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THE PATHOGENESIS OF PURPURA HEMORRHAGICA WITH ESPECIAL REFERENCE TO THE PART PLAYED BY BLOOD-PLATELETS

WILLIAM W. DUKE, M.D.
Arch Intern Med (Chic). 1912;X(5):445-469. doi:10.1001/archinte.1912.00060230042005.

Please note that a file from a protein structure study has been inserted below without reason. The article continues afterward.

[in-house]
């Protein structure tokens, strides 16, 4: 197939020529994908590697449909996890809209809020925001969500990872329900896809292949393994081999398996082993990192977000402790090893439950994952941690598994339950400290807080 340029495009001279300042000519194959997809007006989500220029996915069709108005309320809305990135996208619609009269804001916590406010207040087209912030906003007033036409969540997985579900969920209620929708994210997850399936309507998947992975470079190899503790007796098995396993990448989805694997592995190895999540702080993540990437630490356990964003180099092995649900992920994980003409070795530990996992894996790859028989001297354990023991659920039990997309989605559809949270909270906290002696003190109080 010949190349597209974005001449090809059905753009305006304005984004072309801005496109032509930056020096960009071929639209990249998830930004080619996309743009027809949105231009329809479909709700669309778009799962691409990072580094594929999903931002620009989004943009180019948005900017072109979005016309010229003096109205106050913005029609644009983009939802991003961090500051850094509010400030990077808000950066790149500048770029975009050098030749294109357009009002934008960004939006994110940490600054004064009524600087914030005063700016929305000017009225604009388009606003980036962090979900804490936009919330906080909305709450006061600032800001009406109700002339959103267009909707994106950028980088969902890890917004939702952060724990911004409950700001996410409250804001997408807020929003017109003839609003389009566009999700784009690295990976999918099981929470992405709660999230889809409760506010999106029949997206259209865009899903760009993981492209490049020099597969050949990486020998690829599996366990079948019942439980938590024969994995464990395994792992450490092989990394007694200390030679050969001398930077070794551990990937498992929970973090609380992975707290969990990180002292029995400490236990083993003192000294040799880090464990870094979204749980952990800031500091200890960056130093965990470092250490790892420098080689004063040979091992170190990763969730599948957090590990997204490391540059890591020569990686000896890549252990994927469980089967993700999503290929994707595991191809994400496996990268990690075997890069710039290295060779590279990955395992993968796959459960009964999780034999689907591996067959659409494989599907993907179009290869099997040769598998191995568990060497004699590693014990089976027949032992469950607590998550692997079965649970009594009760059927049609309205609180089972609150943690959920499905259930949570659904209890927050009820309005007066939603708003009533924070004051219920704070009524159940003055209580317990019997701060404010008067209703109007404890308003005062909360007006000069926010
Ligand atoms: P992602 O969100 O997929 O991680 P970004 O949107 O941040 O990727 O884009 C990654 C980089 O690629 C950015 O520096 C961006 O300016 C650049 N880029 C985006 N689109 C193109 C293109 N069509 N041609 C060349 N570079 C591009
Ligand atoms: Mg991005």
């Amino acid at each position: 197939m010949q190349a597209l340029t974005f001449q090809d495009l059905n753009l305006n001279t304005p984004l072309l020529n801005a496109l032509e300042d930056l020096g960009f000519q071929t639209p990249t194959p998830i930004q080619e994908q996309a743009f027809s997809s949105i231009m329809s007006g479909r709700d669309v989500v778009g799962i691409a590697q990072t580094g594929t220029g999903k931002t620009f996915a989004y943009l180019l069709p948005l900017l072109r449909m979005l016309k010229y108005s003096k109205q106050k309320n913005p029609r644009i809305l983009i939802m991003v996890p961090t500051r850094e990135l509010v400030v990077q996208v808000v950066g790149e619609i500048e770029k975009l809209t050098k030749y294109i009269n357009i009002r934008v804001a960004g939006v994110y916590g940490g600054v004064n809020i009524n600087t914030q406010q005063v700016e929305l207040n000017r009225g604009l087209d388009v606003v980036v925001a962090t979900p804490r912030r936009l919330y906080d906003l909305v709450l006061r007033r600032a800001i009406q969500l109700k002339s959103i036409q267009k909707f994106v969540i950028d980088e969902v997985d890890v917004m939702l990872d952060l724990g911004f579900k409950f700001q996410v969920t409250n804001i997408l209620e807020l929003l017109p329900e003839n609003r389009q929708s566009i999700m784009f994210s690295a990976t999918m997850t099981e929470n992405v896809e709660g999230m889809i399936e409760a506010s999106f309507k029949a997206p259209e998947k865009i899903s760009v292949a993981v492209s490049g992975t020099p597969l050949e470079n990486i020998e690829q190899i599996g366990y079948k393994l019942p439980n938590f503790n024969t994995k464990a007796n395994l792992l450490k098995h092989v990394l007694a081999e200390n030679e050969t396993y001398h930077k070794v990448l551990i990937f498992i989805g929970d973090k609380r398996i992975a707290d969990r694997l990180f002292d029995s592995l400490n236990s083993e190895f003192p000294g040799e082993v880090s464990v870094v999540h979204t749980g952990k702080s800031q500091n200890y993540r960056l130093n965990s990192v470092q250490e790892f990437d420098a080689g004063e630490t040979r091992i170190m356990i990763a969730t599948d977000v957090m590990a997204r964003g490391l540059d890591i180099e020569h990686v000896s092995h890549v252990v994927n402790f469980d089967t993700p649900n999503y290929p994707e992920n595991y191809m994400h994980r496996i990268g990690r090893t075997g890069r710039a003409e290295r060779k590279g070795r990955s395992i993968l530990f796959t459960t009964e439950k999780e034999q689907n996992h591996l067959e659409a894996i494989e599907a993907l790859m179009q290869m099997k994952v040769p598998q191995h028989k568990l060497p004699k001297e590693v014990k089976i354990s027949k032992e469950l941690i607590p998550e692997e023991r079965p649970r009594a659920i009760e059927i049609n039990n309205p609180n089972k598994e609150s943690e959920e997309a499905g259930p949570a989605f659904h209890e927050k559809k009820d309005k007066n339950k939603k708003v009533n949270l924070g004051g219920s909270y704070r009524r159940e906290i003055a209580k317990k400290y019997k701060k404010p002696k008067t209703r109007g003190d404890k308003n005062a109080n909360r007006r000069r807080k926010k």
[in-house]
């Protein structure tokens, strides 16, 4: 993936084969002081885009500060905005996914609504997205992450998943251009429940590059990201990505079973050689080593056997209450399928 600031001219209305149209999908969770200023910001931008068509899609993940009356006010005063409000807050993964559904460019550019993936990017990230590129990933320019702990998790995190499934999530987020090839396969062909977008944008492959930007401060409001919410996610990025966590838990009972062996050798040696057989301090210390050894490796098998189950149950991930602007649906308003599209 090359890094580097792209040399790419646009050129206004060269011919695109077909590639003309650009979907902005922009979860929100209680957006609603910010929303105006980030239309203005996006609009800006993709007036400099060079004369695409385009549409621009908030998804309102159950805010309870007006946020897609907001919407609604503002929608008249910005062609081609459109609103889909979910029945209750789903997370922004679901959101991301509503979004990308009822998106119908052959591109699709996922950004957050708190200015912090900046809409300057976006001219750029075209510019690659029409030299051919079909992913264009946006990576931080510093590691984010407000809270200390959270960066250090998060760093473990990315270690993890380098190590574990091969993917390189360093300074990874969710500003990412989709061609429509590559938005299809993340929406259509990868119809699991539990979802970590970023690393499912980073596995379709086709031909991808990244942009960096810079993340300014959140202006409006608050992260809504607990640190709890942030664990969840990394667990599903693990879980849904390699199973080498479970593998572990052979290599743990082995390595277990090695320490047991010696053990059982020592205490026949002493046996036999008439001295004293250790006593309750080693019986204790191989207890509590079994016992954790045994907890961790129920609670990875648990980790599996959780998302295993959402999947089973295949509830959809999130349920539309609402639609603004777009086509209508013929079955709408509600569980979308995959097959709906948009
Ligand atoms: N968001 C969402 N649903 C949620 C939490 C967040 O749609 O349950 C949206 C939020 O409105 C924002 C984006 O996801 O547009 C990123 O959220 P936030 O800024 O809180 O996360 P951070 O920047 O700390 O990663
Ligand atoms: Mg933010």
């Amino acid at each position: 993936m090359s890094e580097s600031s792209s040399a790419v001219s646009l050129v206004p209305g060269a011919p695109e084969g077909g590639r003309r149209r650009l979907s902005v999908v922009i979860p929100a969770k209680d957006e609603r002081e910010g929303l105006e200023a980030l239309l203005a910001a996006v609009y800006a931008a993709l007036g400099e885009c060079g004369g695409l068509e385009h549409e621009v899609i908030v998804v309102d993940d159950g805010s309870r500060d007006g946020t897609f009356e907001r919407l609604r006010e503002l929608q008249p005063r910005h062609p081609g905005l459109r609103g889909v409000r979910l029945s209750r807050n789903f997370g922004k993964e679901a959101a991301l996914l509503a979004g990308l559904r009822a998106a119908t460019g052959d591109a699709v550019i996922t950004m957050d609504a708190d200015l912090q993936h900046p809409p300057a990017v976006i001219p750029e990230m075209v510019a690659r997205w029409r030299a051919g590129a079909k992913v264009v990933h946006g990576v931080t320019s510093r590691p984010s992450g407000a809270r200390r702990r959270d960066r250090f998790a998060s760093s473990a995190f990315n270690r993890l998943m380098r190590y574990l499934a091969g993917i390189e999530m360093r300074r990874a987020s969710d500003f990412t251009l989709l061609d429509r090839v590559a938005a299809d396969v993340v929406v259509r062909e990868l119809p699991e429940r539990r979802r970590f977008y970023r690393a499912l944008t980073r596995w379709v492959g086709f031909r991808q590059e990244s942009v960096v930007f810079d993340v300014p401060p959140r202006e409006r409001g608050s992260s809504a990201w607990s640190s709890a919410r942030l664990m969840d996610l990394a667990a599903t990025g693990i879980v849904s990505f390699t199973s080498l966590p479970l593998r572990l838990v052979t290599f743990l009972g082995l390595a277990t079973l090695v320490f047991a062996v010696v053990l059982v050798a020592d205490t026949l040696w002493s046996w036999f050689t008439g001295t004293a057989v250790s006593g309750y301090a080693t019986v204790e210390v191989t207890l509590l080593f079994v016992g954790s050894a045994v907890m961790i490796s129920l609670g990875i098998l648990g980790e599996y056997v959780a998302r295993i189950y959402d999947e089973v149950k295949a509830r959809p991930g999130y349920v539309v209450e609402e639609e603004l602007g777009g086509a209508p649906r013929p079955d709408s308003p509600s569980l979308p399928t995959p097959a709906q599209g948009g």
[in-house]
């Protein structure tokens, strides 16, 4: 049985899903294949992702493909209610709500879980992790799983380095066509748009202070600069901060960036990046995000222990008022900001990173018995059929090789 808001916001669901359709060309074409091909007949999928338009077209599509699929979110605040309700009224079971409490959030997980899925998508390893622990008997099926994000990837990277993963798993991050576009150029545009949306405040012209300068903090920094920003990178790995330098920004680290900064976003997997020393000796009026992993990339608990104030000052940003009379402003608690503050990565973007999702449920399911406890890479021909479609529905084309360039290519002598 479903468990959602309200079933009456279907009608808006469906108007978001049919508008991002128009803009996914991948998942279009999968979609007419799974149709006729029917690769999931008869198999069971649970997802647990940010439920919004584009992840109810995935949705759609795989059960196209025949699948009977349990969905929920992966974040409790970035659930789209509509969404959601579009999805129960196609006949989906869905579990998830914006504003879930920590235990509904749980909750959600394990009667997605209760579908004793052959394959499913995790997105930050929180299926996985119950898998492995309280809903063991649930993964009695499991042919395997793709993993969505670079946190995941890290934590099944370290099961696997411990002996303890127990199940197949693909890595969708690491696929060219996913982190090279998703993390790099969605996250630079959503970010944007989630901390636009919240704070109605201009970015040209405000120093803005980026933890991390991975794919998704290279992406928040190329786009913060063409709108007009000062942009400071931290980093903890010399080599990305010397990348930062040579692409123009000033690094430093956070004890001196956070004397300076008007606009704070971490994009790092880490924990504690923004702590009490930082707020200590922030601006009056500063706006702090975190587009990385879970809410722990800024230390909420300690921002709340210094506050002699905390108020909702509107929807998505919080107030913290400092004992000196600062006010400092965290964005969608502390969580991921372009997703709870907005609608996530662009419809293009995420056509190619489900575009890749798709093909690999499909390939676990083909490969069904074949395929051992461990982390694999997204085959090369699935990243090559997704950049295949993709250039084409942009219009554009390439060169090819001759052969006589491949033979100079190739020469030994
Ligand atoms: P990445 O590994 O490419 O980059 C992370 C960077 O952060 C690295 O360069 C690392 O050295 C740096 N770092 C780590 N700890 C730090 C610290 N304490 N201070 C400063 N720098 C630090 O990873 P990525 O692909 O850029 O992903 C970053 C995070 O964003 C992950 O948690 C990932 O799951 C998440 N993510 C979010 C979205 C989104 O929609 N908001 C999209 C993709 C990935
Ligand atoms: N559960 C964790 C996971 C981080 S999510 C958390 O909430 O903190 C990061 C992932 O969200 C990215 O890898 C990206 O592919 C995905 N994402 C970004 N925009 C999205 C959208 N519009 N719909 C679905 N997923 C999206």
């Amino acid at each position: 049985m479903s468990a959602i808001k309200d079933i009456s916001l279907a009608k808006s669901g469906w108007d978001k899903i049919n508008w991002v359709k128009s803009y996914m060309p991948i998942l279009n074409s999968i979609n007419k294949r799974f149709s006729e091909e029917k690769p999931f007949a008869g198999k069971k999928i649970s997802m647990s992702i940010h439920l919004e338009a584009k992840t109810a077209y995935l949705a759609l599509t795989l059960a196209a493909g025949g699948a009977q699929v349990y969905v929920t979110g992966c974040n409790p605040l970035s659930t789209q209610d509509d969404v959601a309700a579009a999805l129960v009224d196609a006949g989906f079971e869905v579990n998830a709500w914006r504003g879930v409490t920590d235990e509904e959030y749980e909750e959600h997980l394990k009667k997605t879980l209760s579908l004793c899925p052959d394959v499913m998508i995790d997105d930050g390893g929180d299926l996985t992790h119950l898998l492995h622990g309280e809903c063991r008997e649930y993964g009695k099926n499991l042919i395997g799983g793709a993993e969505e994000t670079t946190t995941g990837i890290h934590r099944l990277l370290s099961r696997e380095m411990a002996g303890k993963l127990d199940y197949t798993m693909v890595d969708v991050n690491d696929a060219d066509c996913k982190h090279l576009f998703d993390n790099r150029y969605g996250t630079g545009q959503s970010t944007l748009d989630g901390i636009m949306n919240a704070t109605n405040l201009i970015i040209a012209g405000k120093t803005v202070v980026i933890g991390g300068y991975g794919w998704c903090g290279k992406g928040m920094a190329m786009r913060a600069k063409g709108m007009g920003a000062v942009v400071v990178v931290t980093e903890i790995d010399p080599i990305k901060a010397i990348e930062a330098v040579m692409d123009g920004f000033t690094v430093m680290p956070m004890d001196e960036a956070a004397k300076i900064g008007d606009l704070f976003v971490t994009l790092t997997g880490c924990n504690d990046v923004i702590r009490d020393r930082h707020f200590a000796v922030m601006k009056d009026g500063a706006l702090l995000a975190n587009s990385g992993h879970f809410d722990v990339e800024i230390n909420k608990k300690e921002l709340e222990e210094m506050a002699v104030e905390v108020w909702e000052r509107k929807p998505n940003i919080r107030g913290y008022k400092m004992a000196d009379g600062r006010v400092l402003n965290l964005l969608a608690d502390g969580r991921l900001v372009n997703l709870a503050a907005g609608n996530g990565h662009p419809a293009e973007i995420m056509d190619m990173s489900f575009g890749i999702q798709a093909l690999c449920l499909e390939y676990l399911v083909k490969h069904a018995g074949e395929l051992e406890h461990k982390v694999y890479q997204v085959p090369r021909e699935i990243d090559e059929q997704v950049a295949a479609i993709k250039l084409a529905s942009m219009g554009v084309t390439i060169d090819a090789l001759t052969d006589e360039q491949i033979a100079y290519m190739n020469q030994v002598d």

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The hemorrhagic diathesis of chloroform and phosphorus poisoning is without doubt due to a deficiency of fibrinogen in the blood and that of a type of melena neonatorum to a retarded rate or complete failure of blood coagulation. The hemorrhages of jaundice and hemophilia can perhaps be accounted for by abnormal blood coagulation, although proof of this is not so clear as in the former diseases. The disease with which I shall deal in this paper, namely purpura hemorrhagica, has apparently an entirely different pathogenesis and, it is believed, is due wholly or partly to an almost complete absence of platelets from the blood. That the number of platelets in the blood is reduced in purpura hemorrhagica was first observed in 1887 by Denys, a histologist, and later by Hayem, the discoverer of blood-platelets. Denys1 reported three cases in which platelets could hardly be found in fresh blood films.

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